- Sore throat,
- Diarrhea, and
- Breathing difficulties.
Symptoms may change over time, and people with the same infection may have different symptoms.
Effects of COVID-19 on organs
People who had a severe illness with COVID-19 experience effects on multiple organs over a long time and these symptoms may last for several weeks or months after COVID-19 illness.
- The virus can affect multiple organs, if not all, body systems, which include heart, lung, kidney, skin, and brain functions.
- Autoimmune conditions occur when the immune system attacks healthy cells in one’s owns body by mistake, and causes inflammation (painful swelling) or tissue damage in the affected parts of the body.
- While in some people, mostly children, experience multisystem inflammatory syndrome (MIS) during or immediately after a COVID-19 infection.
- MIS is a condition where different body parts can become inflamed.
- It can lead to post-COVID conditions if a person continues to experience multiorgan effects or other symptoms.
Diagnosis of COVID-19
COVID-19 is usually diagnosed based on signs, symptoms and is confirmed using Reverse transcription-polymerase chain reaction (RT-PCR) or another nucleic acid testing of infected secretions.
Treatments for COVID-19
To date, there is no specific or effective treatment or cure for coronavirus disease 2019, the disease caused by the SARS-CoV-2 virus. In cases where the disease is mild, supportive care includes medication such as paracetamol or NSAIDs in order to relieve symptoms (fever, body aches, cough), proper intake of fluids, rest, and nasal breathing.
In patients where condition is moderate to severe, may need treatment in the hospital. And, in patients with low oxygen levels, the physicians recommend the use of glucocorticoid dexamethasone.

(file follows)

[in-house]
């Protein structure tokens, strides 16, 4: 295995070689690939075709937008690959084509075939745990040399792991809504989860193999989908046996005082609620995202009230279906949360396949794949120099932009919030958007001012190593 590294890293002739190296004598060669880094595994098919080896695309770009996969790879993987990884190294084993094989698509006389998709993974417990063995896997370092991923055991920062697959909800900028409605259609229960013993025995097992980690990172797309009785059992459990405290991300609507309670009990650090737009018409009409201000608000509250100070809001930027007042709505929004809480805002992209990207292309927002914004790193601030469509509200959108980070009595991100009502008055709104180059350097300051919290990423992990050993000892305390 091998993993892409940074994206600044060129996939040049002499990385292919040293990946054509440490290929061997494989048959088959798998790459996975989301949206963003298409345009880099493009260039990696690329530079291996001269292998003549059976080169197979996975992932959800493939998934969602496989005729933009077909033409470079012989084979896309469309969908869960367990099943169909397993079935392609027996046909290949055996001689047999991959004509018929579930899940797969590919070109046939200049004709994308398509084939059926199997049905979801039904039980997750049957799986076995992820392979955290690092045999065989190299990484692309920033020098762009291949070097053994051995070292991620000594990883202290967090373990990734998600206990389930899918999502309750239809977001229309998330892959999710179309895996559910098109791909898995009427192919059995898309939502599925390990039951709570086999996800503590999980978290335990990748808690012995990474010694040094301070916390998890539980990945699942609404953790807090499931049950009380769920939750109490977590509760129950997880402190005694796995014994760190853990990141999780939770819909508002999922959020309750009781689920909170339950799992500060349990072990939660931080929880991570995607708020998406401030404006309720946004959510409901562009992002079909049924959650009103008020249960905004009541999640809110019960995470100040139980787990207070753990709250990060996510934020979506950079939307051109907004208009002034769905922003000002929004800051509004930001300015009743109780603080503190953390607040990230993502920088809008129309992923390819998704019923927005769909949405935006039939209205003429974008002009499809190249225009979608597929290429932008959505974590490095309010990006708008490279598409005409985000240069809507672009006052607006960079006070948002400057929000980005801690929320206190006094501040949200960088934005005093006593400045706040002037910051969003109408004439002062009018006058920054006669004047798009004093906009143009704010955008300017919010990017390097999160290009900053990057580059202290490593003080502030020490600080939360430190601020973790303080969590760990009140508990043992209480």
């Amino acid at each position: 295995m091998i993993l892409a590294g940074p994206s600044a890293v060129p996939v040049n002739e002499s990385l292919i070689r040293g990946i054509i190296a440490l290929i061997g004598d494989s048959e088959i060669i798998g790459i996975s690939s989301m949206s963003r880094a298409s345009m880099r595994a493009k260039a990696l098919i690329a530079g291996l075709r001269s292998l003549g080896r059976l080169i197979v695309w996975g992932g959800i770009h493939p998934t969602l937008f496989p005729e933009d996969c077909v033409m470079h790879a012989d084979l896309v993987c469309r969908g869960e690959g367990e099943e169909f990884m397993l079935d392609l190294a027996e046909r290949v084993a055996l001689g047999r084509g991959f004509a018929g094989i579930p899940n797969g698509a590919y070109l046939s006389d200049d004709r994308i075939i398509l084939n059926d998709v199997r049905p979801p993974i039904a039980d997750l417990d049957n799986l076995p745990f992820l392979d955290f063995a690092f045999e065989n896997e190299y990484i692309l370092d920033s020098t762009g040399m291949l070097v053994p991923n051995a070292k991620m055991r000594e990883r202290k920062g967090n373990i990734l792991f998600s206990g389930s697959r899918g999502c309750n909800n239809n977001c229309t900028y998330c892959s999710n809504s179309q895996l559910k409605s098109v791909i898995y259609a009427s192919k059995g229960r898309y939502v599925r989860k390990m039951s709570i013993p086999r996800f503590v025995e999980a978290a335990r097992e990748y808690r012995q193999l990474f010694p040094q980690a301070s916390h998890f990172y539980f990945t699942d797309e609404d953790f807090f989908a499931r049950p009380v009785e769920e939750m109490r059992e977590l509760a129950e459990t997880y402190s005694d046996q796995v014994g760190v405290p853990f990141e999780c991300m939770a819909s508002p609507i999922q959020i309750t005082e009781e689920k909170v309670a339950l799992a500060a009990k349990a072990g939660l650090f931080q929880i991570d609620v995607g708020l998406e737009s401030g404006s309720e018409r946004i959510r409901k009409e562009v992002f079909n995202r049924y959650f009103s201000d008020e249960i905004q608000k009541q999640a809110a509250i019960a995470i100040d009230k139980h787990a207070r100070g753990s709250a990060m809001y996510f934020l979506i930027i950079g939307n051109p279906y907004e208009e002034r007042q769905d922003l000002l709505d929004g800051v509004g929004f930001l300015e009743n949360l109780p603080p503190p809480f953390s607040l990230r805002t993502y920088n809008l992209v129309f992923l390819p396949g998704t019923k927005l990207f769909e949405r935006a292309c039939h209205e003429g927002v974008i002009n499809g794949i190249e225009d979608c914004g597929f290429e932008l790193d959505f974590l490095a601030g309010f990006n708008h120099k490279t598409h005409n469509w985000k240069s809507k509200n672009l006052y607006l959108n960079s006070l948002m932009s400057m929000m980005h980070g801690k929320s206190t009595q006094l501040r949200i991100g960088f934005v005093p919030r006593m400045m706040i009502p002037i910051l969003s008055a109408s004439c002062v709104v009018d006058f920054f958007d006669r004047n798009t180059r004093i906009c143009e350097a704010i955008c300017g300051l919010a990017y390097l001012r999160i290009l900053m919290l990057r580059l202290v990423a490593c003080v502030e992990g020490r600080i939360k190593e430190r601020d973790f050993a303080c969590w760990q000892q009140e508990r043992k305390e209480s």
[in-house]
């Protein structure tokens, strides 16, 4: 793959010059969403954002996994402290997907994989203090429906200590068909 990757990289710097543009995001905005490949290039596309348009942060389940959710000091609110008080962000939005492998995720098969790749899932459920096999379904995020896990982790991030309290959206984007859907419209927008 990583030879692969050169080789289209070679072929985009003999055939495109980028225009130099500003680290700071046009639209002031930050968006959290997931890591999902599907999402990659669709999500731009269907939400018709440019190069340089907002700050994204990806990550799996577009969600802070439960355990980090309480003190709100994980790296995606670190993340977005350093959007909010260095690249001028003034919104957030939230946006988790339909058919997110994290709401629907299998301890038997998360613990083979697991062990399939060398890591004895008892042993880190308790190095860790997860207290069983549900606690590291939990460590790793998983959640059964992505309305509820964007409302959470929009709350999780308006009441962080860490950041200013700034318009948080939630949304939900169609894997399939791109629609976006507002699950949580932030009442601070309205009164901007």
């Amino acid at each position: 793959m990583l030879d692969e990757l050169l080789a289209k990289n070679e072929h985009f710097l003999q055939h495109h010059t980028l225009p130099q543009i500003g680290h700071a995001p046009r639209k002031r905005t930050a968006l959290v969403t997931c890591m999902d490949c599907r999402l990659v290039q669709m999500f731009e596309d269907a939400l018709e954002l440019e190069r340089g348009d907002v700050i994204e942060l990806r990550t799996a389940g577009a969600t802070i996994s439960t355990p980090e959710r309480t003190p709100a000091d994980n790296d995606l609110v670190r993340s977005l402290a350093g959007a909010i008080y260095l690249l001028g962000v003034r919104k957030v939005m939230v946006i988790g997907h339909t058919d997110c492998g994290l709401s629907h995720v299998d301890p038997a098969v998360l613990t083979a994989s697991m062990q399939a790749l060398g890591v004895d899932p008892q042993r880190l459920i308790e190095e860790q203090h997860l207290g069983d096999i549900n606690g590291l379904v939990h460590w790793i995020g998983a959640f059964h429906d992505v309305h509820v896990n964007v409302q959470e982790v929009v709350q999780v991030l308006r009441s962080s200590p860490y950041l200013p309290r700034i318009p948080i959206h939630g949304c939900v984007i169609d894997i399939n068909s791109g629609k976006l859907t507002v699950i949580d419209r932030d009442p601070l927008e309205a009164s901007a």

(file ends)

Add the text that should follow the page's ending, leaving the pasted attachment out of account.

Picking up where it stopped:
- Dexamethasone and other corticosteroids (prednisone, methylprednisolone) are potent anti-inflammatory drugs.
- The drug is inexpensive and is readily available.
- In some cases, the immune system reacts towards treatment which damages the lungs and other organs and often leads to death.
- However, this treatment did not have a benefit in patients who did not need respiratory support.
- The results of RECOVERY TRIAL recommended this treatment
Monoclonal antibodies & Tocilizumab
- Physicians use monoclonal antibodies in combination with corticosteroids, such as dexamethasone in order to suppress the immune response in very ill hospitalized patients.
- Some COVID patients get sicker because of an overreaction of the body’s immune response (a cytokine storm) to the viral infection. And when this happens, the body overproduces interleukin-6 (IL-6), a protein involved in inflammation in lung cells.
- The tocilizumab (Actemra) received Emergency Use Authorization (EUA) grant by the US FDA, a monoclonal antibody that blocks the action of IL-6, and thereby suppresses the exaggerated immune system response.
- However, this treatment dint receive authorization for use by non-hospitalized patients with COVID-19.
- Remdesivir may modestly speed up the recovery time.